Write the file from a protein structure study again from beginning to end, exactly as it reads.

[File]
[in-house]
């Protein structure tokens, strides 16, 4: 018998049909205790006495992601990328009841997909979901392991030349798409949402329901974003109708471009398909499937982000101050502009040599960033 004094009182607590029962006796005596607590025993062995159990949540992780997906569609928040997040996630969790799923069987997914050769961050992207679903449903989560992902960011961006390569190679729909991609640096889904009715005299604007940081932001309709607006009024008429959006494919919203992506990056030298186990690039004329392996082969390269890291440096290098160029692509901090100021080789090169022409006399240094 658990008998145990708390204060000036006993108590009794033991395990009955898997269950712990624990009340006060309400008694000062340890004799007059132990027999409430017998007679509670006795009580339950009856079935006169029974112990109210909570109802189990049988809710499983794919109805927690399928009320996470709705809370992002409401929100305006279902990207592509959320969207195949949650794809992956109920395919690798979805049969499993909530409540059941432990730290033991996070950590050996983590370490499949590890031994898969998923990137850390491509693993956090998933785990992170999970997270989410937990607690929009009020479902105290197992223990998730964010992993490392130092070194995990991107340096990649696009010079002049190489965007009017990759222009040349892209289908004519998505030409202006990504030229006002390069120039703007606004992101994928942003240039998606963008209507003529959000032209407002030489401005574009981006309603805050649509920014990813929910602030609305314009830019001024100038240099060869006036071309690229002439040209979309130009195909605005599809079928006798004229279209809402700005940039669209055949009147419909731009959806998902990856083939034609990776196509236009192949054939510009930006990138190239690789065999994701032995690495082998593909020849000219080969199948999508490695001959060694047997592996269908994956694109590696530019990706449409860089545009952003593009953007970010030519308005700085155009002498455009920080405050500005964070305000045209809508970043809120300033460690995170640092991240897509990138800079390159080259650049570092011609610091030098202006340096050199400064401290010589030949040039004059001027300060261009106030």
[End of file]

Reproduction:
[in-house]
């Protein structure tokens, strides 16, 4: 018998049909205790006495992601990328009841997909979901392991030349798409949402329901974003109708471009398909499937982000101050502009040599960033 004094009182607590029962006796005596607590025993062995159990949540992780997906569609928040997040996630969790799923069987997914050769961050992207679903449903989560992902960011961006390569190679729909991609640096889904009715005299604007940081932001309709607006009024008429959006494919919203992506990056030298186990690039004329392996082969390269890291440096290098160029692509901090100021080789090169022409006399240094 658990008998145990708390204060000036006993108590009794033991395990009955898997269950712990624990009340006060309400008694000062340890004799007059132990027999409430017998007679509670006795009580339950009856079935006169029974112990109210909570109802189990049988809710499983794919109805927690399928009320996470709705809370992002409401929100305006279902990207592509959320969207195949949650794809992956109920395919690798979805049969499993909530409540059941432990730290033991996070950590050996983590370490499949590890031994898969998923990137850390491509693993956090998933785990992170999970997270989410937990607690929009009020479902105290197992223990998730964010992993490392130092070194995990991107340096990649696009010079002049190489965007009017990759222009040349892209289908004519998505030409202006990504030229006002390069120039703007606004992101994928942003240039998606963008209507003529959000032209407002030489401005574009981006309603805050649509920014990813929910602030609305314009830019001024100038240099060869006036071309690229002439040209979309130009195909605005599809079928006798004229279209809402700005940039669209055949009147419909731009959806998902990856083939034609990776196509236009192949054939510009930006990138190239690789065999994701032995690495082998593909020849000219080969199948999508490695001959060694047997592996269908994956694109590696530019990706449409860089545009952003593009953007970010030519308005700085155009002498455009920080405050500005964070305000045209809508970043809120300033460690995170640092991240897509990138800079390159080259650049570092011609610091030098202006340096050199400064401290010589030949040039004059001027300060261009106030």